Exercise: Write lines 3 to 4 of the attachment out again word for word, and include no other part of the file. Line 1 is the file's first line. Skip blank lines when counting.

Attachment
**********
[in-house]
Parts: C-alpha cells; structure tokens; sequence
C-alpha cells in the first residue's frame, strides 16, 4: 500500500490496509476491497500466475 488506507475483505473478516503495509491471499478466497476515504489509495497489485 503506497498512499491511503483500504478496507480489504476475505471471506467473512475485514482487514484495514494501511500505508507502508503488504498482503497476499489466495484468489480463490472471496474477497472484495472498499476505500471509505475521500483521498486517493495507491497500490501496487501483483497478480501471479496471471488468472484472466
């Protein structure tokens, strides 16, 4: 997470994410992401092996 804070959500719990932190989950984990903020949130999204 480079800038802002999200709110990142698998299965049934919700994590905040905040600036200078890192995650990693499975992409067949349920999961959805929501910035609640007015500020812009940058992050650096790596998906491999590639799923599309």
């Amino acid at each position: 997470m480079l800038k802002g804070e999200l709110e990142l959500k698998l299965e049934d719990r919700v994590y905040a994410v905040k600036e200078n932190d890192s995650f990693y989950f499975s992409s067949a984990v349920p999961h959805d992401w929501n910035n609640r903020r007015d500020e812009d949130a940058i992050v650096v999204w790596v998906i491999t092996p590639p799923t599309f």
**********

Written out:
C-alpha cells in the first residue's frame, strides 16, 4: 500500500490496509476491497500466475 488506507475483505473478516503495509491471499478466497476515504489509495497489485 503506497498512499491511503483500504478496507480489504476475505471471506467473512475485514482487514484495514494501511500505508507502508503488504498482503497476499489466495484468489480463490472471496474477497472484495472498499476505500471509505475521500483521498486517493495507491497500490501496487501483483497478480501471479496471471488468472484472466
């Protein structure tokens, strides 16, 4: 997470994410992401092996 804070959500719990932190989950984990903020949130999204 480079800038802002999200709110990142698998299965049934919700994590905040905040600036200078890192995650990693499975992409067949349920999961959805929501910035609640007015500020812009940058992050650096790596998906491999590639799923599309």